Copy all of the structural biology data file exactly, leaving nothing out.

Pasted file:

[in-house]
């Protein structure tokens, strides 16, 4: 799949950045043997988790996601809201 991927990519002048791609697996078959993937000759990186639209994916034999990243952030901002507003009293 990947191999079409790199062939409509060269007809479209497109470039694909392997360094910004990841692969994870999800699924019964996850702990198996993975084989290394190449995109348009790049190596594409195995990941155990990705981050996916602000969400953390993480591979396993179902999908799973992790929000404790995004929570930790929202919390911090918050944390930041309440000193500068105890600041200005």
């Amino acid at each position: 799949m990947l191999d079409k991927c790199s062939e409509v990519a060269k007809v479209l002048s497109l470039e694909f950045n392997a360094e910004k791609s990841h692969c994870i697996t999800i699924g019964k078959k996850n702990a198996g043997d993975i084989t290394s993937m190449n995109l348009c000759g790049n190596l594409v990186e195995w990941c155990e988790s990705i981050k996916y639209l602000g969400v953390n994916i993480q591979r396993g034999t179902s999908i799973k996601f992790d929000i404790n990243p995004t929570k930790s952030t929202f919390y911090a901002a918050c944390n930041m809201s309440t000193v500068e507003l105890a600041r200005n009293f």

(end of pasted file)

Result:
[in-house]
């Protein structure tokens, strides 16, 4: 799949950045043997988790996601809201 991927990519002048791609697996078959993937000759990186639209994916034999990243952030901002507003009293 990947191999079409790199062939409509060269007809479209497109470039694909392997360094910004990841692969994870999800699924019964996850702990198996993975084989290394190449995109348009790049190596594409195995990941155990990705981050996916602000969400953390993480591979396993179902999908799973992790929000404790995004929570930790929202919390911090918050944390930041309440000193500068105890600041200005």
């Amino acid at each position: 799949m990947l191999d079409k991927c790199s062939e409509v990519a060269k007809v479209l002048s497109l470039e694909f950045n392997a360094e910004k791609s990841h692969c994870i697996t999800i699924g019964k078959k996850n702990a198996g043997d993975i084989t290394s993937m190449n995109l348009c000759g790049n190596l594409v990186e195995w990941c155990e988790s990705i981050k996916y639209l602000g969400v953390n994916i993480q591979r396993g034999t179902s999908i799973k996601f992790d929000i404790n990243p995004t929570k930790s952030t929202f919390y911090a901002a918050c944390n930041m809201s309440t000193v500068e507003l105890a600041r200005n009293f």